Ezekiel 12


The nation’s sinfulness and inevitable doom. Ezekiel 12-19


1. Two signs:

a. The exiles baggage.

b. Eating and drinking with fear.

2. The people and their king will go into exile.

Two symbolic acts portraying the departure of the king and the people, and bread of tears

Symbolic action of the emigration of king and people from Jerusalem. Ezekiel 12:1-7.

Explanation of the symbolic action. Ezekiel 12:8-16.

A sign depicting the terrors and consequences of the conquest of Jerusalem. Ezekiel 12:17-20.

Declarations to remove all doubt as to the truth of the threat. Ezekiel 12:21-28.

‘The word of the LORD came to me: ‘Son of man, you are living among a rebellious people. They have eyes to see but do not see and ears to hear but do not hear, for they are a rebellious people. ‘Therefore, son of man, pack your belongings for exile and in the daytime, as they watch, set out and go from where you are to another place. Perhaps they will understand, though they are a rebellious people. During the daytime, while they watch, bring out your belongings packed for exile. Then in the evening, while they are watching, go out like those who go into exile. While they watch, dig through the wall and take your belongings out through it. Put them on your shoulder as they are watching and carry them out at dusk. Cover your face so that you cannot see the land, for I have made you a sign to the Israelites.’ So, I did as I was commanded. During the day I brought out my things packed for exile. Then in the evening I dug through the wall with my hands. I took my belongings out at dusk, carrying them on my shoulders while they watched. In the morning the word of the LORD came to me: ‘Son of man, did not the Israelites, that rebellious people, ask you, ‘What are you doing?’ ‘Say to them, ‘This is what the Sovereign LORD says: This prophecy concerns the prince in Jerusalem and all the Israelites who are there.’ Say to them, ‘I am a sign to you.’ ‘As I have done, so it will be done to them. They will go into exile as captives. ‘The prince among them will put his things on his shoulder at dusk and leave, and a hole will be dug in the wall for him to go through. He will cover his face so that he cannot see the land. I will spread my net for him, and he will be caught in my snare; I will bring him to Babylonia, the land of the Chaldeans, but he will not see it, and there he will die. I will scatter to the winds all those around him—his staff and all his troops—and I will pursue them with drawn sword. ‘They will know that I am the LORD, when I disperse them among the nations and scatter them through the countries. But I will spare a few of them from the sword, famine and plague, so that in the nations where they go they may acknowledge all their detestable practices. Then they will know that I am the LORD.’ Ezekiel 12:1-16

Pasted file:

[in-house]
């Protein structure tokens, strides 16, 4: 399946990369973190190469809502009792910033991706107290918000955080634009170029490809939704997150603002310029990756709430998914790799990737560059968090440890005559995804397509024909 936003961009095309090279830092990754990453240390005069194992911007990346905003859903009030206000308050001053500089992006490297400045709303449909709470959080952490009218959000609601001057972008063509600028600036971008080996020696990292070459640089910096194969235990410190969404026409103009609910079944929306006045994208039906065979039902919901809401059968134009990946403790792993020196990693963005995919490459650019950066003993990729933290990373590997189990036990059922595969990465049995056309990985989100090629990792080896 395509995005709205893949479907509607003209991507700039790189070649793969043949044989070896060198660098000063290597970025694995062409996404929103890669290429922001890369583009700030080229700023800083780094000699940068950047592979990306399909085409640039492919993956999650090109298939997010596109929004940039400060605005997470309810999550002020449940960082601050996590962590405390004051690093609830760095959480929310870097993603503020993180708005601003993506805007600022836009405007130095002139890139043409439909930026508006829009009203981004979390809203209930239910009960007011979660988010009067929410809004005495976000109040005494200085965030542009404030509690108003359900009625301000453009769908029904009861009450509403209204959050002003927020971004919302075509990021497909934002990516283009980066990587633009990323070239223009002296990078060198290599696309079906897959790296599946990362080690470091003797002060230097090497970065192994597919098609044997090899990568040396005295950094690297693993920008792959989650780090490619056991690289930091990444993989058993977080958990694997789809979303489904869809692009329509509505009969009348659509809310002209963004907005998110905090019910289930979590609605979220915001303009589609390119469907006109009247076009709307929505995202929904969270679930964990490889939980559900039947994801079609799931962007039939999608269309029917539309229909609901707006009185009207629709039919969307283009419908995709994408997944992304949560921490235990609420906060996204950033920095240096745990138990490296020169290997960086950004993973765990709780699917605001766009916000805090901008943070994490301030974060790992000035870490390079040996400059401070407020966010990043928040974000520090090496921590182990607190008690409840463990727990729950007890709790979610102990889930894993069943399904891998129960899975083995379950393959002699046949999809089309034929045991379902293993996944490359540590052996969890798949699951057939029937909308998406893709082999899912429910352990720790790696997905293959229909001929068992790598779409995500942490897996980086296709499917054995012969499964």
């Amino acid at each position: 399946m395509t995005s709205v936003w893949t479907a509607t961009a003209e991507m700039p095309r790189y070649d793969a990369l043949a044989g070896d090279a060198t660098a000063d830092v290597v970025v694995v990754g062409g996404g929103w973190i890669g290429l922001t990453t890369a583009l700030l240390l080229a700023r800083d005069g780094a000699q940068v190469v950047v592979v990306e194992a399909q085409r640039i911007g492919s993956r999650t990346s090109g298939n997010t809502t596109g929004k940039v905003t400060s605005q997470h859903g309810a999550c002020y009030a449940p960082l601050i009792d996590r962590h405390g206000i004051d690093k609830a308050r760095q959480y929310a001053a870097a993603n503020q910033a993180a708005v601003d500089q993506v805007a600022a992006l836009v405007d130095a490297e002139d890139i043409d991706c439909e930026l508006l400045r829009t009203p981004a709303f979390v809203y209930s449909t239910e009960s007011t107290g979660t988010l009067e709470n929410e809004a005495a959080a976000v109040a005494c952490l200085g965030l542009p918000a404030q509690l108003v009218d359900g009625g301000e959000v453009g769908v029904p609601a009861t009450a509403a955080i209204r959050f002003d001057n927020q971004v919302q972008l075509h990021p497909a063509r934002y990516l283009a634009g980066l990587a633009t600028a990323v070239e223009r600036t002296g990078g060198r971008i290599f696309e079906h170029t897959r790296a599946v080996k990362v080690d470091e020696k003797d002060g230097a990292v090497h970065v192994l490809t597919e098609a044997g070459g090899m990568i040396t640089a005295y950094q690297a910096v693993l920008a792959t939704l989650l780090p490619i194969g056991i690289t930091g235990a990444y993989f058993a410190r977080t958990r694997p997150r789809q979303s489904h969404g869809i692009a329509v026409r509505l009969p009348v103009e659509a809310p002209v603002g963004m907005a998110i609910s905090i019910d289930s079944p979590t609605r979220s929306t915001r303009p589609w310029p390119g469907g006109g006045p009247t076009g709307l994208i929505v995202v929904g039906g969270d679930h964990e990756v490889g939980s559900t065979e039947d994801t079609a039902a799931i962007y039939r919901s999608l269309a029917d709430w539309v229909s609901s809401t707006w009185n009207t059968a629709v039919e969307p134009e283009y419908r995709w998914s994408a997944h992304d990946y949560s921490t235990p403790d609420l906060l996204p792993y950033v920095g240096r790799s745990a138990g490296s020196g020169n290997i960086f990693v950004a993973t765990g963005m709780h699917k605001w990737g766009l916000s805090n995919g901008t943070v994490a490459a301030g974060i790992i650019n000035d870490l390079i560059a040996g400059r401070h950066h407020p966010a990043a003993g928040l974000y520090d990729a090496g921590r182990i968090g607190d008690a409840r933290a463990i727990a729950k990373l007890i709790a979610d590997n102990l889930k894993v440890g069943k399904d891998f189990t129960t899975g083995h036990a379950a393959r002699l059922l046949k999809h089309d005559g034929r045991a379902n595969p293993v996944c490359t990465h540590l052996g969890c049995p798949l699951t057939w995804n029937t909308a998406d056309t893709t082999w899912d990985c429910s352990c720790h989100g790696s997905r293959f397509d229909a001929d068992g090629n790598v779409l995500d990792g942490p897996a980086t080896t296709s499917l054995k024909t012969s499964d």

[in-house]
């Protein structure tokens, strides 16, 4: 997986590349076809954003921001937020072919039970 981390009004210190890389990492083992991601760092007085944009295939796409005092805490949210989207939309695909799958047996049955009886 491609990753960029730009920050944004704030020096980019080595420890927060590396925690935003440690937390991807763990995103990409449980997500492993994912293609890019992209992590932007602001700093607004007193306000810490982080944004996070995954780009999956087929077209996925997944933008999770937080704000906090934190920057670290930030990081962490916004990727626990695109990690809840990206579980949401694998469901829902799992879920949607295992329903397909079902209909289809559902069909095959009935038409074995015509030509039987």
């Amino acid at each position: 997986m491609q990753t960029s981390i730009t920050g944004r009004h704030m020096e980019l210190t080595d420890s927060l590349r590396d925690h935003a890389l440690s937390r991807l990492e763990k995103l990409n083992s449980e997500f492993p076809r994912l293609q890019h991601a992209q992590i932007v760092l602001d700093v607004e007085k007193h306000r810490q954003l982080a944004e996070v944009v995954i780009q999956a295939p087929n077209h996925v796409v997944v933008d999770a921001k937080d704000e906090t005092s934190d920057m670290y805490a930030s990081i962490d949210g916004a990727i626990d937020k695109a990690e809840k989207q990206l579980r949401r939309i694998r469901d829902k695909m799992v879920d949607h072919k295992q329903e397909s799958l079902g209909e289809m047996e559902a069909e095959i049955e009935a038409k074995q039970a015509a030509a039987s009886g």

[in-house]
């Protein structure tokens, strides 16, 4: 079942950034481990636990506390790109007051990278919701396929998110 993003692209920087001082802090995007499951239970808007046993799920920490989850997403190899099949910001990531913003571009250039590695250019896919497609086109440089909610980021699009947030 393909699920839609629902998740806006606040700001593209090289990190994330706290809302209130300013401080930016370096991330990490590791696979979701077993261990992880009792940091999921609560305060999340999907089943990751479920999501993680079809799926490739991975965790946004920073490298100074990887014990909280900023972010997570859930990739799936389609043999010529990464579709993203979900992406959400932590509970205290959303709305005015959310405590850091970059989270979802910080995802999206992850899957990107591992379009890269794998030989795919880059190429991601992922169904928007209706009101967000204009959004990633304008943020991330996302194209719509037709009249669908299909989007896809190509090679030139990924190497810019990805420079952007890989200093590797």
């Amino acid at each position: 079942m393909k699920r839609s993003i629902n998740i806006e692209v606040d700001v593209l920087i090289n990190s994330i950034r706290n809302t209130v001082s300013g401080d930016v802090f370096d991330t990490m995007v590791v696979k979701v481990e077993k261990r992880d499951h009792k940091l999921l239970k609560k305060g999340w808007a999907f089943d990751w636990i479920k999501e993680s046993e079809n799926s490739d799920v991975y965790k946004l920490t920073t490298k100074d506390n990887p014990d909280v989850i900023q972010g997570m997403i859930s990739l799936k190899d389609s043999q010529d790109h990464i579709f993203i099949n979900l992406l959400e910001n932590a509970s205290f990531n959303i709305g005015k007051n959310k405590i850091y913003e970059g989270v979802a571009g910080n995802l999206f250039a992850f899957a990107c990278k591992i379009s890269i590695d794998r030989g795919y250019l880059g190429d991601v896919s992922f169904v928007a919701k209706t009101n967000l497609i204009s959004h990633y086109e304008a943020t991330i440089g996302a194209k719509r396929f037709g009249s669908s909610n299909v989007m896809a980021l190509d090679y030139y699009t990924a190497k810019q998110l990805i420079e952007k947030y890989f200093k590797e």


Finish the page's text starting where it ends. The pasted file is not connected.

The Exiles Baggage

This is a straightforward sign by the prophet to show the people that there would be a further group of people going into exile including the king, Zedekiah. We are shown the sign, then the prophet gives an explanation of his actions. We are back in the realms of reality as we were in Ezekiel 4ff. There is no indication that this is a vision, so we see the prophet carrying out these strange actions.

We see him prepare baggage for exile. Common sense tells us what that might have been. The lightest and least possessions which could have been carried would be taken with them. So, Ezekiel acted this out in the sight of the people. He has two points marked out between which he walks; his house is one point, and the other is unspecified.

He also has to dig through the wall of his own house, probably the Hebrew would indicate that rather than the city wall. Having gone through the hole in the wall he then walks his path with his face covered.

All this unusual action was done in one day. Again, we might picture that audience wondering if this prophet really had been affected by the heat in this flat, scorching hot land.